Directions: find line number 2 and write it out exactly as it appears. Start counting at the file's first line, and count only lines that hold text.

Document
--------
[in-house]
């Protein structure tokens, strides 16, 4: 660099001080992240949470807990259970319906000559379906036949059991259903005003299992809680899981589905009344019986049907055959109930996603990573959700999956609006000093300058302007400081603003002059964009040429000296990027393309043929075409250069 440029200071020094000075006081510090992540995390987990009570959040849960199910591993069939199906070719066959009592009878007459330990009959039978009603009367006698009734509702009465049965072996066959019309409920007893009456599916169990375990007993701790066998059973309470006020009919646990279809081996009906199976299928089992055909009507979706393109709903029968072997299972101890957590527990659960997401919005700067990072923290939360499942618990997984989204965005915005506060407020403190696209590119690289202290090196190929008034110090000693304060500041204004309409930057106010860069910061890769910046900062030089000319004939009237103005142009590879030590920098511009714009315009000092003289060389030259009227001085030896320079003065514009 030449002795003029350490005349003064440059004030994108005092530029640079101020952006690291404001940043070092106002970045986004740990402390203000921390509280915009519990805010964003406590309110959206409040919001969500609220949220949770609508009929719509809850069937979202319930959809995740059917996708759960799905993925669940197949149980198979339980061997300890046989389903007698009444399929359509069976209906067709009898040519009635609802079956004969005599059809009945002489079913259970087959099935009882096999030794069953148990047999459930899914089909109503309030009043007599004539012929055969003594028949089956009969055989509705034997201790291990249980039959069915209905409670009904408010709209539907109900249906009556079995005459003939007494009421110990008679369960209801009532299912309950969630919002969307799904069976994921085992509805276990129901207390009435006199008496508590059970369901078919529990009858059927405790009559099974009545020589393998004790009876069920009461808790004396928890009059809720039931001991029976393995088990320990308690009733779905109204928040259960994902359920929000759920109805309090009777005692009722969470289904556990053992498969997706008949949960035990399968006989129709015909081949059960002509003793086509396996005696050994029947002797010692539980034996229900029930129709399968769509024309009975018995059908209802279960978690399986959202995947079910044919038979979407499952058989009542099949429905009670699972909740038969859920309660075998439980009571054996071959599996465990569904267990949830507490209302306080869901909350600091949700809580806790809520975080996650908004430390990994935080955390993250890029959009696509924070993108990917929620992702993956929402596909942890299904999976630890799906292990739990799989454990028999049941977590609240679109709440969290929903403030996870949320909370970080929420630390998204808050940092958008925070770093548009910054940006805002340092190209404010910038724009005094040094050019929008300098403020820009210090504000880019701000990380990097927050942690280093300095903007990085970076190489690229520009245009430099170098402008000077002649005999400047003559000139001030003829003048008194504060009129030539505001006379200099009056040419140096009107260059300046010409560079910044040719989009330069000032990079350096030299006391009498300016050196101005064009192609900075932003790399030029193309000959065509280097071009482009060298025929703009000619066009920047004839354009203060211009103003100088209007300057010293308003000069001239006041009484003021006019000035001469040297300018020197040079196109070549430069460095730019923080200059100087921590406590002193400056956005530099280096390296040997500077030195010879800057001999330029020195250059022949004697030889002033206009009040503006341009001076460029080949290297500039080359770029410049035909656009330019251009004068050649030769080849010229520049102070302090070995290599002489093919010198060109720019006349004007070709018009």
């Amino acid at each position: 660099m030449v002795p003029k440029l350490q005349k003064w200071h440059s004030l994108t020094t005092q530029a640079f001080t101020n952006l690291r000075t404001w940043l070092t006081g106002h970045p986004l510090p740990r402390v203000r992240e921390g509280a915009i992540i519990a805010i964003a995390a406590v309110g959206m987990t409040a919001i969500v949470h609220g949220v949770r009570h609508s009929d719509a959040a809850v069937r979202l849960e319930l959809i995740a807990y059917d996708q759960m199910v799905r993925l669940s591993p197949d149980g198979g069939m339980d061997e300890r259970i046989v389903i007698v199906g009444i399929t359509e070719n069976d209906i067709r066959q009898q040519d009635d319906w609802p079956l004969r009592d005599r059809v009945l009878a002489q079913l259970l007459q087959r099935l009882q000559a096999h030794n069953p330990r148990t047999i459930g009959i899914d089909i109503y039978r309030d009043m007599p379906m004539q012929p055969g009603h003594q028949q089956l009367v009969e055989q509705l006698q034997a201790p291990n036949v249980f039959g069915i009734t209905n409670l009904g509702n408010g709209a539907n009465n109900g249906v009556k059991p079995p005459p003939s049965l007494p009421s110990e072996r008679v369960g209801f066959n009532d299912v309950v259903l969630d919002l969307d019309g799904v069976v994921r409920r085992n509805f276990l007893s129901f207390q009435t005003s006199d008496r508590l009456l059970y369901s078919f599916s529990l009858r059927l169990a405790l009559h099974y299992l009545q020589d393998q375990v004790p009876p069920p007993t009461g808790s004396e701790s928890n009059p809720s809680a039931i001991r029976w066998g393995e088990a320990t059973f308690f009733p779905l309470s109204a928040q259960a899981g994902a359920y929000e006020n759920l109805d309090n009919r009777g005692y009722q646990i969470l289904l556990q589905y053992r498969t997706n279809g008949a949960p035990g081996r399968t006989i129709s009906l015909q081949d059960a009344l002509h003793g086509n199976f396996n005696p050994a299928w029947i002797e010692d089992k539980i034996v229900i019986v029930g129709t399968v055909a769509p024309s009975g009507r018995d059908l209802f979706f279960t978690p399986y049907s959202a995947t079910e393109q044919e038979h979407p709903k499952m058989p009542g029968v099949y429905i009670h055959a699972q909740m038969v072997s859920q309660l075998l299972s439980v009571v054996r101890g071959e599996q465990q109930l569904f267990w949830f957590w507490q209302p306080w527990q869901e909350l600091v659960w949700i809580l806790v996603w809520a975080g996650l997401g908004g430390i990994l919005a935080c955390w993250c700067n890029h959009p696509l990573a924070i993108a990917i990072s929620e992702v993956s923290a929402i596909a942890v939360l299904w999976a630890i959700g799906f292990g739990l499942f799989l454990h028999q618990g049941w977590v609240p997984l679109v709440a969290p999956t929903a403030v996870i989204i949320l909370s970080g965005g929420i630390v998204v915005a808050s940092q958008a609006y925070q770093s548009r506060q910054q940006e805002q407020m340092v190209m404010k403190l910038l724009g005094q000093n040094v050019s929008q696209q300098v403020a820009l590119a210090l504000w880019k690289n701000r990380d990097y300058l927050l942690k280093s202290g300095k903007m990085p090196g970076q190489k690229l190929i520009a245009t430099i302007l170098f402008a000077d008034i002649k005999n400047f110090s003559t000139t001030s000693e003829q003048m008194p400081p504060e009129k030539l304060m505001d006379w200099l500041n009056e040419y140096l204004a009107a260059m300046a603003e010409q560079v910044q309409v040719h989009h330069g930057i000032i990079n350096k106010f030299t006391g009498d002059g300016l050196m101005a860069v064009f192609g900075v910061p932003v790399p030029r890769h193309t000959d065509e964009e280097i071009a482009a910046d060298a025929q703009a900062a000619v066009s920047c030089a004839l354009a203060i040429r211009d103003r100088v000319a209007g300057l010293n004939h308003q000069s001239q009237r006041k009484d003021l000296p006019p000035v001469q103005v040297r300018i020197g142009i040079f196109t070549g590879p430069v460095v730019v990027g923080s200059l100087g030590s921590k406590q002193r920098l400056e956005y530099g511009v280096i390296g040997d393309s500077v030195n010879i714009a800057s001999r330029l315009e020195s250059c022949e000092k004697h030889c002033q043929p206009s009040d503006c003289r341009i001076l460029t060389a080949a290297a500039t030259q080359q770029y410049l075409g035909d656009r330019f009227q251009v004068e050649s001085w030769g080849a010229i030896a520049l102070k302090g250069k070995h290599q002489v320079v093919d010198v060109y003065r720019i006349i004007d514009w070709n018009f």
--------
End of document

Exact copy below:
């Protein structure tokens, strides 16, 4: 660099001080992240949470807990259970319906000559379906036949059991259903005003299992809680899981589905009344019986049907055959109930996603990573959700999956609006000093300058302007400081603003002059964009040429000296990027393309043929075409250069 440029200071020094000075006081510090992540995390987990009570959040849960199910591993069939199906070719066959009592009878007459330990009959039978009603009367006698009734509702009465049965072996066959019309409920007893009456599916169990375990007993701790066998059973309470006020009919646990279809081996009906199976299928089992055909009507979706393109709903029968072997299972101890957590527990659960997401919005700067990072923290939360499942618990997984989204965005915005506060407020403190696209590119690289202290090196190929008034110090000693304060500041204004309409930057106010860069910061890769910046900062030089000319004939009237103005142009590879030590920098511009714009315009000092003289060389030259009227001085030896320079003065514009 030449002795003029350490005349003064440059004030994108005092530029640079101020952006690291404001940043070092106002970045986004740990402390203000921390509280915009519990805010964003406590309110959206409040919001969500609220949220949770609508009929719509809850069937979202319930959809995740059917996708759960799905993925669940197949149980198979339980061997300890046989389903007698009444399929359509069976209906067709009898040519009635609802079956004969005599059809009945002489079913259970087959099935009882096999030794069953148990047999459930899914089909109503309030009043007599004539012929055969003594028949089956009969055989509705034997201790291990249980039959069915209905409670009904408010709209539907109900249906009556079995005459003939007494009421110990008679369960209801009532299912309950969630919002969307799904069976994921085992509805276990129901207390009435006199008496508590059970369901078919529990009858059927405790009559099974009545020589393998004790009876069920009461808790004396928890009059809720039931001991029976393995088990320990308690009733779905109204928040259960994902359920929000759920109805309090009777005692009722969470289904556990053992498969997706008949949960035990399968006989129709015909081949059960002509003793086509396996005696050994029947002797010692539980034996229900029930129709399968769509024309009975018995059908209802279960978690399986959202995947079910044919038979979407499952058989009542099949429905009670699972909740038969859920309660075998439980009571054996071959599996465990569904267990949830507490209302306080869901909350600091949700809580806790809520975080996650908004430390990994935080955390993250890029959009696509924070993108990917929620992702993956929402596909942890299904999976630890799906292990739990799989454990028999049941977590609240679109709440969290929903403030996870949320909370970080929420630390998204808050940092958008925070770093548009910054940006805002340092190209404010910038724009005094040094050019929008300098403020820009210090504000880019701000990380990097927050942690280093300095903007990085970076190489690229520009245009430099170098402008000077002649005999400047003559000139001030003829003048008194504060009129030539505001006379200099009056040419140096009107260059300046010409560079910044040719989009330069000032990079350096030299006391009498300016050196101005064009192609900075932003790399030029193309000959065509280097071009482009060298025929703009000619066009920047004839354009203060211009103003100088209007300057010293308003000069001239006041009484003021006019000035001469040297300018020197040079196109070549430069460095730019923080200059100087921590406590002193400056956005530099280096390296040997500077030195010879800057001999330029020195250059022949004697030889002033206009009040503006341009001076460029080949290297500039080359770029410049035909656009330019251009004068050649030769080849010229520049102070302090070995290599002489093919010198060109720019006349004007070709018009």